Gigaphoton unveils world's first helium-free purge process
Gigaphoton Inc., a maker of lithography light source, has revealed that it has developed an innovative purge process, one that does not use the rare gas helium, for its flagship GT series of ArF immersion lasers. As a move toward advancing its "Green Innovations" environmental technologies where it intends to reduce the consumption of helium, the novel process does just that for lithography tools.
Since its establishment in 2000, Gigaphoton has consistently focused on achieving the highest levels of output power, performance and stability in the industry, as well as saving on power consumption to deliver the higher efficiency required for environmentally conscious green fab. Recently, an unstable supply and a price rise of helium gas have triggered Gigaphoton to work on development of the purge process that does not use helium, teaming up with a leading device manufacturer and a scanner manufacturer. At completion of evaluating the process performance at a Japanese device manufacturer, Gigaphoton has proven that this innovative purge process can be used for volume production.
On Earth, helium is a rare gas, 5.2ppm by volume in the atmosphere. It is mainly mined as a by-product when natural gas is mined. Helium has been used in various industries, including for medical equipment, linear motor cars and semiconductors, and is indispensable for modern life. But consumption of helium in manufacturing has been increased dramatically, and it is forecast that our helium supply will be depleted in about 25 years if consumption continues at the current rate. So, the unstable supply and price rise of helium has become a serious issue today.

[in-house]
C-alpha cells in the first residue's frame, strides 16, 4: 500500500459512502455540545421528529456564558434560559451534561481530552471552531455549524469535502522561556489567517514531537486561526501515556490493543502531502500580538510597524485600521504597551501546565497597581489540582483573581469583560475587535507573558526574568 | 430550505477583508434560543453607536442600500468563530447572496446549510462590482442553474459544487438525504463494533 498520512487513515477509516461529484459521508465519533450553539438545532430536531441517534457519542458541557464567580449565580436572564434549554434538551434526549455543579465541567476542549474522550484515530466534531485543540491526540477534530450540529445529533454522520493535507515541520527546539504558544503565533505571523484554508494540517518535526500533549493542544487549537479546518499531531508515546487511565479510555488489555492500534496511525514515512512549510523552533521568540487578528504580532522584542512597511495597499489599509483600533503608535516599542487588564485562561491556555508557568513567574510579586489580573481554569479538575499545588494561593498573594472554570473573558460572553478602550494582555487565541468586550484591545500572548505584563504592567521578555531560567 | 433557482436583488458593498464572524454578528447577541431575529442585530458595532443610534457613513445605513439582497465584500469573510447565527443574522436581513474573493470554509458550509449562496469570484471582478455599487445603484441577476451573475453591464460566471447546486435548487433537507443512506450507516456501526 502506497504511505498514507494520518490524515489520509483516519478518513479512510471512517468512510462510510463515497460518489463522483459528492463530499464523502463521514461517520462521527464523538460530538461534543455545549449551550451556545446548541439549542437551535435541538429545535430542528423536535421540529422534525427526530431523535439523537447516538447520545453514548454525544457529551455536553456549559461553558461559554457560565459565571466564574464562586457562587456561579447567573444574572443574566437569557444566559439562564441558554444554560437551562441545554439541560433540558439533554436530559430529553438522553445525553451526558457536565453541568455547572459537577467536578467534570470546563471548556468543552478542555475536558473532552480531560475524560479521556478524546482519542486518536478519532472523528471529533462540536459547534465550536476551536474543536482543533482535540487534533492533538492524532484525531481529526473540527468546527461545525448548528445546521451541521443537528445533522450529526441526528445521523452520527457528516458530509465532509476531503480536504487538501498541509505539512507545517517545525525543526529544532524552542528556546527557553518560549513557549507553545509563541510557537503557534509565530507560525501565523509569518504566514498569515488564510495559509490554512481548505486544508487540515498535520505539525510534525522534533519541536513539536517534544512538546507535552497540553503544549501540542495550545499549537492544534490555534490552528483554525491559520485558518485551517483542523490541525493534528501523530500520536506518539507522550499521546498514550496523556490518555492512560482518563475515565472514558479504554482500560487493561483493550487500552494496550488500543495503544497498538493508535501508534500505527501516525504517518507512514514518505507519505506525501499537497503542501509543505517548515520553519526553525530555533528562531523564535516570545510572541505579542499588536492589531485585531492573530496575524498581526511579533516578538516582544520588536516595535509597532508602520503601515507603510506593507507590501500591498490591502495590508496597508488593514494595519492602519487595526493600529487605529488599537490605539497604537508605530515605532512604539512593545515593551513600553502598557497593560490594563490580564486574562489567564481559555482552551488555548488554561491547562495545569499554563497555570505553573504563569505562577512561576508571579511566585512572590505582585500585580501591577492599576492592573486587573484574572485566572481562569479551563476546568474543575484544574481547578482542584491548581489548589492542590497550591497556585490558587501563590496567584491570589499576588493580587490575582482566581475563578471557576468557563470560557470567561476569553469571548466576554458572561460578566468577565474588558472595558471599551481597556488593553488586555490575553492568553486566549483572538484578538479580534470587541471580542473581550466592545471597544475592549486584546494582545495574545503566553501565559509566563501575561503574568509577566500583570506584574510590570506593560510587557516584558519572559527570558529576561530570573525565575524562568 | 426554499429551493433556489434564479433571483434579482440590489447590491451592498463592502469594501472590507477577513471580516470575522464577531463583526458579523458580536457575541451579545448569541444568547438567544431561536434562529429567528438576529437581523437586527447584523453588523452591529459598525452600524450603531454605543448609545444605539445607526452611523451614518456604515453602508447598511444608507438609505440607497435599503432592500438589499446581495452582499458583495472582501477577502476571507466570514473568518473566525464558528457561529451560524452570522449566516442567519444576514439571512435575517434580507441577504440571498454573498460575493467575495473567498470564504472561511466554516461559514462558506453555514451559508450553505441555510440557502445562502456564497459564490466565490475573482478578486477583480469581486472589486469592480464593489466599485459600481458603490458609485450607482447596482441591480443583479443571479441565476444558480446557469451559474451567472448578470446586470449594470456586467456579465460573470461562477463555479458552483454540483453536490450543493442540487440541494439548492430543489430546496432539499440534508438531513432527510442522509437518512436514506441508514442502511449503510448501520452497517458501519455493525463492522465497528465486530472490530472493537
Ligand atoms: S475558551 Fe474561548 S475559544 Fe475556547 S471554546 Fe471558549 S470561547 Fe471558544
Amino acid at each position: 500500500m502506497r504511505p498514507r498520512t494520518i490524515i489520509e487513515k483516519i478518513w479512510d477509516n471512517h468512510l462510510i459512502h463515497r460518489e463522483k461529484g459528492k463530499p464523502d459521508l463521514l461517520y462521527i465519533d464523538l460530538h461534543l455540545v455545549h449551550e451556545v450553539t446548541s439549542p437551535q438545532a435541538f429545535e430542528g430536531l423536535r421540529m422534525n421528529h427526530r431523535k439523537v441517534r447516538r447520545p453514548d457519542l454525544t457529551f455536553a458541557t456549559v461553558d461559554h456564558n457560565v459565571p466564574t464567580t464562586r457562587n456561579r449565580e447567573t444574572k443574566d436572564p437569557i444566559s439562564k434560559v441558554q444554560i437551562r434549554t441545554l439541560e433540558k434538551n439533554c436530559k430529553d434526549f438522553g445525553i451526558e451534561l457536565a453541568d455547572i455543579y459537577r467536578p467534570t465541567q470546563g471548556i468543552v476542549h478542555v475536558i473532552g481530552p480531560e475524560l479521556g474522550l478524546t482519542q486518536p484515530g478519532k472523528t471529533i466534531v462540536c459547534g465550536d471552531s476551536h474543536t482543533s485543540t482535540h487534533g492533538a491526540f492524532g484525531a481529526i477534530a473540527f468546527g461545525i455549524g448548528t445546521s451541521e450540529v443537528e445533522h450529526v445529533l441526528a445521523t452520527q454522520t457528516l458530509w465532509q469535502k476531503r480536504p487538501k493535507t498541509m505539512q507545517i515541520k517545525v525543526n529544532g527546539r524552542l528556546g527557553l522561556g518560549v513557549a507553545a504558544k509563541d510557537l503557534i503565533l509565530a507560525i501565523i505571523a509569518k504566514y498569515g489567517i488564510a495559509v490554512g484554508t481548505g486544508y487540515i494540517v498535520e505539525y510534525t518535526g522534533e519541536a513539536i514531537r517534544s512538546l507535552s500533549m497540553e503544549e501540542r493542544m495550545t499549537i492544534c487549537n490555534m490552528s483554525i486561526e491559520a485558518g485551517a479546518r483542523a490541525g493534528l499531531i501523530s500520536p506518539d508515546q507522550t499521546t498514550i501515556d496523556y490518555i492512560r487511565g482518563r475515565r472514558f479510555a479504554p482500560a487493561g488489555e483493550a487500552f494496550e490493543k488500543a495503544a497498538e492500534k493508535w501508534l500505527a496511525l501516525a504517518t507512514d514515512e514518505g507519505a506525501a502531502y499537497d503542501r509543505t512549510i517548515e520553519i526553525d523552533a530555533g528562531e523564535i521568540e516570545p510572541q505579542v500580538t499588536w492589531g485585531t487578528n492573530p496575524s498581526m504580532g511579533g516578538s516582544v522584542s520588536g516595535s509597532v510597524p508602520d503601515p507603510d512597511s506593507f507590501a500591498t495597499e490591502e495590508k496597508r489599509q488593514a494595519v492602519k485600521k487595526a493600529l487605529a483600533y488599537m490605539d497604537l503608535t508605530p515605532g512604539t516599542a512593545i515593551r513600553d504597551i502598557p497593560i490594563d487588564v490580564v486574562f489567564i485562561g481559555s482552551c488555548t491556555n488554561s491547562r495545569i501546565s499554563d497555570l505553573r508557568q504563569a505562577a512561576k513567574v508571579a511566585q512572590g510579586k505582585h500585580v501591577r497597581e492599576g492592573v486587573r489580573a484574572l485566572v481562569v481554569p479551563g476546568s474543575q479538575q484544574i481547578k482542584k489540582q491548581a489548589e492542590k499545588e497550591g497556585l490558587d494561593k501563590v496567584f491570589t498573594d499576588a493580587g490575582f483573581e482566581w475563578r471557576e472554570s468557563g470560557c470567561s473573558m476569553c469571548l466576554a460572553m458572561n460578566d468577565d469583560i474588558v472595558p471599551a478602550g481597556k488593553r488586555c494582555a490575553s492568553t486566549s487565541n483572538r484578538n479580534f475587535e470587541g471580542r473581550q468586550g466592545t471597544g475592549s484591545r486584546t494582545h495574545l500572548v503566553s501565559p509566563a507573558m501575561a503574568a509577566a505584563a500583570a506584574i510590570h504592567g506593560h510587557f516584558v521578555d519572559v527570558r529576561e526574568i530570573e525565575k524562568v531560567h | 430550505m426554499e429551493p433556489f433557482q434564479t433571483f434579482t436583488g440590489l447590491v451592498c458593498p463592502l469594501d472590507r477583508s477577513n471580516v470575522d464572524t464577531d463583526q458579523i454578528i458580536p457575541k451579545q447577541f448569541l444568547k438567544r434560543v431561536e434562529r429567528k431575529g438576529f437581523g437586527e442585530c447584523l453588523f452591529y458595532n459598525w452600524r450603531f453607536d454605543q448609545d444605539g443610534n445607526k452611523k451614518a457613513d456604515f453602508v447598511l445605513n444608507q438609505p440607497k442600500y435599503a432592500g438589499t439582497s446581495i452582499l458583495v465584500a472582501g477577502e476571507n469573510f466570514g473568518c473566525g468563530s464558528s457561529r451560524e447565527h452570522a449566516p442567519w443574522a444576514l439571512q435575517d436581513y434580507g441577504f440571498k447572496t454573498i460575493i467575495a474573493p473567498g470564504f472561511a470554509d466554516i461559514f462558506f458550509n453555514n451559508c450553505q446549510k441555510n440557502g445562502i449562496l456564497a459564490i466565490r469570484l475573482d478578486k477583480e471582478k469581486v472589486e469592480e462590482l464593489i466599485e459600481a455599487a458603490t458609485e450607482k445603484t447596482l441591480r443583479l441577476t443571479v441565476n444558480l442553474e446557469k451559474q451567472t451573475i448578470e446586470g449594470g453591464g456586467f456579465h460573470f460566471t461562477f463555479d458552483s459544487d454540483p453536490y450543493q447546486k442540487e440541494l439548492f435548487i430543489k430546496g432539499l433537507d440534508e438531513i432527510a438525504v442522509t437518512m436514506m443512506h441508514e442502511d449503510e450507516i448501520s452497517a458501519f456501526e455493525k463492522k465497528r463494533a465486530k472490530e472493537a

Gigaphoton recognises that this issue produces a negative impact upon the entire industrial world. The company has considered how to use a gas substituting for helium as early as possible in order to reduce helium consumption for the purge process and thus help to conserve the helium supply for other industries that require helium more seriously, thus making a great contribution to the industrial world.
Helium is used as a purge gas for optical component modules within a laser light source. It removes active gases and impurities generated within the modules to prevent optical components from being damaged. One laser unit consumes nearly 80-160kL of helium per year. Therefore, all the laser light sources operating worldwide consume roughly 100,000kL of helium annually.
Instead of helium, Gigaphoton has developed, for the first time in the world, the purge process that uses nitrogen, an inert gas that accounts for about 78 per cent of the atmosphere, with a stable supply, and proven that the process can maintain laser performance at the same level as that with helium.
"As a laser supplier supporting the semiconductor manufacturing, we will strive to maintain a stable production environment and stay active to be conscious of global environment and whole industries," said Hitoshi Tomaru, president and CEO of Gigaphoton. "We are committed to proceeding with our EcoPhoton program to make further contributions to greening of the semiconductor industry."
The EcoPhoton program is a roadmap started in 2003 to implement Green Innovations, focusing on detailed analyses of three key cost-of-ownership (CoO) metrics: cost of consumables (CoC), cost of downtime (CoD) and cost of environment (CoE). The program aims at achieving continuous reduction of these costs by developing innovative green technologies.
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